logan-trailer-2-01The importance of relationships is also a strong theme in Logan.  Logan and Xavier.  Logan and Laura.  Laura and Gabriela (Orange Is the New Black‘s Elizabeth Rodriguez), the nurse who died to get her to Logan.  Laura and Xavier.  There are genetic obligations, there are relationships that are built on the foundation of a long association and trust, and there are familial relationships.  It’s telling that Logan leaves Laura behind when they first come under assault, grabbing Xavier and saying, “She’s not our problem.”  Clearly this changes as he learns about his connection to Laura from Gabriela’s recording and Xavier’s prodding, but the real sense of family between those two doesn’t come through–at least from Logan–until nearly the film’s end.

And it is that relationship that is used to violent effect upon Xavier, as a cloned, younger replica of Logan sneaks up on him and mortally wounds him before he can take action to defend himself.  It ends up being the first of several hard to watch deaths in the film, another notable feature Logan brings to the table.  And while it’s hard to watch Xavier die in front of Logan during the action (I mean, really, it was), the emotional wallop comes afterwards, when Logan has buried him, and can’t come up with anything to say, plodding and stumbling through just a few words about having “water nearby” before finally giving up.

One fairly amusing theme in all of this grit involves communication, namely how Laura communicates, particularly with Logan.  Through out the first two thirds of the movie, she is silent, or at least wordless, only giving voice to primal screams during fights. Xavier can communicate with her telepathically, and relays her thoughts to Logan, but he also speaks back to her in Spanish, apparently how Laura understands language.  After Xavier’s death, Laura starts speaking to Logan–in Spanish.  Which is hilarious, as Logan clearly doesn’t understand a lick of Spanish.  When she finally does start speaking to him in English, the end of the movie is nearly upon viewers.

Which does set up the most emotionally impactful–if not terribly original–moment of the film.  In most films where there are distance issues between a parent and child, one of the most powerful moments is when the child finally utters the word, “Mom” or “Dad” for the first time.  After Logan‘s high-stakes, action packed finale, we have a mortally wounded Logan, fading and dying despite Laura’s best efforts to save him.  She finally breaks down and calls him “Daddy” just before he passes.  And even though you see the moment coming a mile away, even though you know this is a trick verging on outright manipulation, you can’t help but feel the power of that word when Laura speaks it.

There are plenty of other details I’m leaving out, but these are the most memorable ones I could recall from seeing Logan.  It’s a violent movie, with plenty of blood and gore.  It’s dark.  It’s gritty and hard to watch.  People and characters you care for will suffer, and die.  It’s fierce.  It’s cutthroat, literally, in places.  It’s visceral.  And it’s quite possibly the best film that stars Hugh Jackman’s Wolverine–and I include the X-Men films in that group.  It’s an excellent swan song for a beloved actor/character pairing that filmgoers and fans have loved for the last 17 years.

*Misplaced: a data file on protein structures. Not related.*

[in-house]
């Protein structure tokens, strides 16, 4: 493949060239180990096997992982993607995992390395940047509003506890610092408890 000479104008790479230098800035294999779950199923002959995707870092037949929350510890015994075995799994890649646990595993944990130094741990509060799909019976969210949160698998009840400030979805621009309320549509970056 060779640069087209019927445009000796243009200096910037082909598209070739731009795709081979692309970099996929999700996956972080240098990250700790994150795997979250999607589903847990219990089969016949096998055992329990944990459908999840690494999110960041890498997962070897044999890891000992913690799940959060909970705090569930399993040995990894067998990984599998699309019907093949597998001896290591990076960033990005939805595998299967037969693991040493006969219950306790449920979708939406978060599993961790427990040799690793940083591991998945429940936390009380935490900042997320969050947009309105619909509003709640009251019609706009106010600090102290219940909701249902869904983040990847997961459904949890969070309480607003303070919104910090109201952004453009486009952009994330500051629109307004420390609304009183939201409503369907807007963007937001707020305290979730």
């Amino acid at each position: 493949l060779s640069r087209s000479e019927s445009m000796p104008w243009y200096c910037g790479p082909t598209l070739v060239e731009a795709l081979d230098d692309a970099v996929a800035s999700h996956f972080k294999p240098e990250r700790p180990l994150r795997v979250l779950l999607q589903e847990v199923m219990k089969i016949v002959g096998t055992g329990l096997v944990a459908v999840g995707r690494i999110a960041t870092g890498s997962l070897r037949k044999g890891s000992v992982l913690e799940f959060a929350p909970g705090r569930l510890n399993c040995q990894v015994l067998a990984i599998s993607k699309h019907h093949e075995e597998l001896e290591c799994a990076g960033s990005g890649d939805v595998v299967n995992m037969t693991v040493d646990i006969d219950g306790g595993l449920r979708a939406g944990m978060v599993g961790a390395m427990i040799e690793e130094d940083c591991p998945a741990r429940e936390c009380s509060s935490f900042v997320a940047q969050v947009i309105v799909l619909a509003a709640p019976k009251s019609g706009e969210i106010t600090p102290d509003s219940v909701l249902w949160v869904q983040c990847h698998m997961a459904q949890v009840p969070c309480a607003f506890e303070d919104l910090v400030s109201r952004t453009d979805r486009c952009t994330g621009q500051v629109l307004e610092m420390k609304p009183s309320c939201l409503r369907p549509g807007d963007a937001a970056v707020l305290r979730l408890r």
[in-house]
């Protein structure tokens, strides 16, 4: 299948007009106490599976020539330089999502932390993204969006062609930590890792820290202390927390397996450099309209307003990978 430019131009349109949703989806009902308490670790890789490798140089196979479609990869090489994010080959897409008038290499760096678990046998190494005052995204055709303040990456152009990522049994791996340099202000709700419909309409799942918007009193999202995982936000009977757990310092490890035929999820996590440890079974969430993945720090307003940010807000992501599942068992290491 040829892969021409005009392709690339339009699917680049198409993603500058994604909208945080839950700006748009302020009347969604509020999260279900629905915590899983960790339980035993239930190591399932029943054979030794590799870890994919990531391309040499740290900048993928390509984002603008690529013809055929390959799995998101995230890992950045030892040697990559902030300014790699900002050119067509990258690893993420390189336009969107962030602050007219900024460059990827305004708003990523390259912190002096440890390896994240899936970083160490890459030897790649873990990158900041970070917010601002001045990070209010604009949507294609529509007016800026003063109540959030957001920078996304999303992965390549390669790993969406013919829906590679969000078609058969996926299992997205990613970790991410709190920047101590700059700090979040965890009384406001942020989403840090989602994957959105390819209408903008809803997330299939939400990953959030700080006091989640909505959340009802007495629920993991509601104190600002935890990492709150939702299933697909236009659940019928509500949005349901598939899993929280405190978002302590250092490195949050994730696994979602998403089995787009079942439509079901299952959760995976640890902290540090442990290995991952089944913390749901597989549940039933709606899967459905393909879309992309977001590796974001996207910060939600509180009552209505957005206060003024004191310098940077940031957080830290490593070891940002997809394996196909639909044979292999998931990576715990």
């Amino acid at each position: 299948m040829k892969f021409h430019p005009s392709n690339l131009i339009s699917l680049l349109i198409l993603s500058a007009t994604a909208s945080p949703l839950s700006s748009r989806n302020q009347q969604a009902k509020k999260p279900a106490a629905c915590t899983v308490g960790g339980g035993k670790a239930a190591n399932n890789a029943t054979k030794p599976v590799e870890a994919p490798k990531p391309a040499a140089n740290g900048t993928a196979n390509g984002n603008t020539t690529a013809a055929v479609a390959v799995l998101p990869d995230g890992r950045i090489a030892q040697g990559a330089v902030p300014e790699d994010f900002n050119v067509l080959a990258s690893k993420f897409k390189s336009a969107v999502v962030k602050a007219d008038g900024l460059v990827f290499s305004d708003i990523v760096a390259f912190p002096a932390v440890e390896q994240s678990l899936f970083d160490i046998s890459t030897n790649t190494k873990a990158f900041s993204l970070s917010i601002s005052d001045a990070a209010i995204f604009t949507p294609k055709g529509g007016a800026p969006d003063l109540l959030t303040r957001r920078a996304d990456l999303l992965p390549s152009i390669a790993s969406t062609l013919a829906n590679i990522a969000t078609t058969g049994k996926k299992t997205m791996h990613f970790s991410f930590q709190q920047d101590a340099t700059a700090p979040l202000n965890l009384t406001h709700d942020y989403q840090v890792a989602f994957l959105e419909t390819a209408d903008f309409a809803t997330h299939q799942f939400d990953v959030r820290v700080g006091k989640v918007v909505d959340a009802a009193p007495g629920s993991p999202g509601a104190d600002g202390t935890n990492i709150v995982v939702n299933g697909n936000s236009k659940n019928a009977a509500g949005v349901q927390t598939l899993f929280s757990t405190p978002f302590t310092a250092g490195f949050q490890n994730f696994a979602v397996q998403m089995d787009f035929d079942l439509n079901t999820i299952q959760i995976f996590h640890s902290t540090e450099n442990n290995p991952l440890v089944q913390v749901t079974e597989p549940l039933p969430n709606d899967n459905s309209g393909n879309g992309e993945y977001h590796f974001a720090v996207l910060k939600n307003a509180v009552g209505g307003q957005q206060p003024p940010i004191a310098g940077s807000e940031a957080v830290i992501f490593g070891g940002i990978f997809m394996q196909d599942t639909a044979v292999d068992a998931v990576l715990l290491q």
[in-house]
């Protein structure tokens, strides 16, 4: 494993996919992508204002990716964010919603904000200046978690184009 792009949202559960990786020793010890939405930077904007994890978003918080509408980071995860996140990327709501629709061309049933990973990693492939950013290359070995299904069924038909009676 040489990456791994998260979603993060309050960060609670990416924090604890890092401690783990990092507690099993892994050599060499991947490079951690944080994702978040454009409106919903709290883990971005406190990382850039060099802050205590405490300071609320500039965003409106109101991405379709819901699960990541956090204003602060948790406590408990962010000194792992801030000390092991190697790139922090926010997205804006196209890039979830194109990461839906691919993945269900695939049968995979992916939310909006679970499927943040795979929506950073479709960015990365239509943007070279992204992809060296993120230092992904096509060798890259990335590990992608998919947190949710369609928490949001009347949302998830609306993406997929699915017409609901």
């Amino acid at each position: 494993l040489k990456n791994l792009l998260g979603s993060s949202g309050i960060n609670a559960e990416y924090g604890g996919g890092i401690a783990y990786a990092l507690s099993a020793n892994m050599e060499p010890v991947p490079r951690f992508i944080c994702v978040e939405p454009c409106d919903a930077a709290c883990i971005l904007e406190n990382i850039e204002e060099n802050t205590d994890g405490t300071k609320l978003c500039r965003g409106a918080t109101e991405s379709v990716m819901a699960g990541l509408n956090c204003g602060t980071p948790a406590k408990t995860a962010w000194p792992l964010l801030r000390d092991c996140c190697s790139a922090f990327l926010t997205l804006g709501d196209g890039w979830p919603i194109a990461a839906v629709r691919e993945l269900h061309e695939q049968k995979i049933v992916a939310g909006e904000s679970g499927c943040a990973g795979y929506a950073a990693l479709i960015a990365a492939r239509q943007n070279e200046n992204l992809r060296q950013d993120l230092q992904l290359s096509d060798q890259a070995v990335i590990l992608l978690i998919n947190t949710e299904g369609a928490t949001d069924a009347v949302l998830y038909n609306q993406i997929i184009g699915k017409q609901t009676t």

Onto Valhalla with you, movie Wolverine.  And to Hugh Jackman: well done, good sir.  Very well done indeed.

And as this is Patrick Stewart’s final outing with Charles Xavier, I will simply say thank you.  You were an amazing Professor X, as well as a wonderful Captain Picard.  I can’t wait to see what you do next.

Advertisements

Agents of S.H.I.E.L.D., Three Seasons In

As the fourth season of Agents of S.H.I.E.L.D. officially kicks off tonight, I figure it’s timely for me to give voice to the things I love–and don’t really love so much–about this show.  It has the distinction of being the only broadcast television show I follow faithfully, and its status as a Marvel Cinematic Universe property may have more than a little to do with that.  Everything else I watch is usually either Netflix (hello Daredevil, Jessica Jones, and soon Luke Cage!), some other streaming service, after the fact, or some blend of the three.

So why is it that Agents of S.H.I.E.L.D. gets this extra effort from me?  Is it that I’m an MCU junkie, who just doesn’t care what it is, as long as it has the Marvel IP attached to it?  Do I strive for interconnectivity between the movies and the shows, despite how little of it we actually see?  Have I actually grown attached to some of these characters and storylines, many of whom are not born from the comics?

If you couldn’t already tell, the answer is a little bit of all three.

agents_of_shield_logoAgents of S.H.I.E.L.D. got off to a bumpy, if charming start, banking on the likability of its characters as much as Phil Coulson’s “connection” to the films.  People tuned out after a couple of episodes, and the main complaint at the time seemed to be its lack of utilizing flashy, powered characters from the comics that weren’t being used in the films.  I remember seeing more than a few commenters upset that Mike Peterson didn’t turn out to be Luke Cage during the first episode, for instance.

While I understand the desire for this from comic book fans, I don’t consider it a very legitimate criticism, as S.H.I.E.L.D. has always been a spy organization first and foremost. The premise of this television show was therefore primarily a spy drama.  How non-powered people handle life in this reality should be, and I feel has been, a primary thread of exploration in this series, even when the show doesn’t always acknowledge it.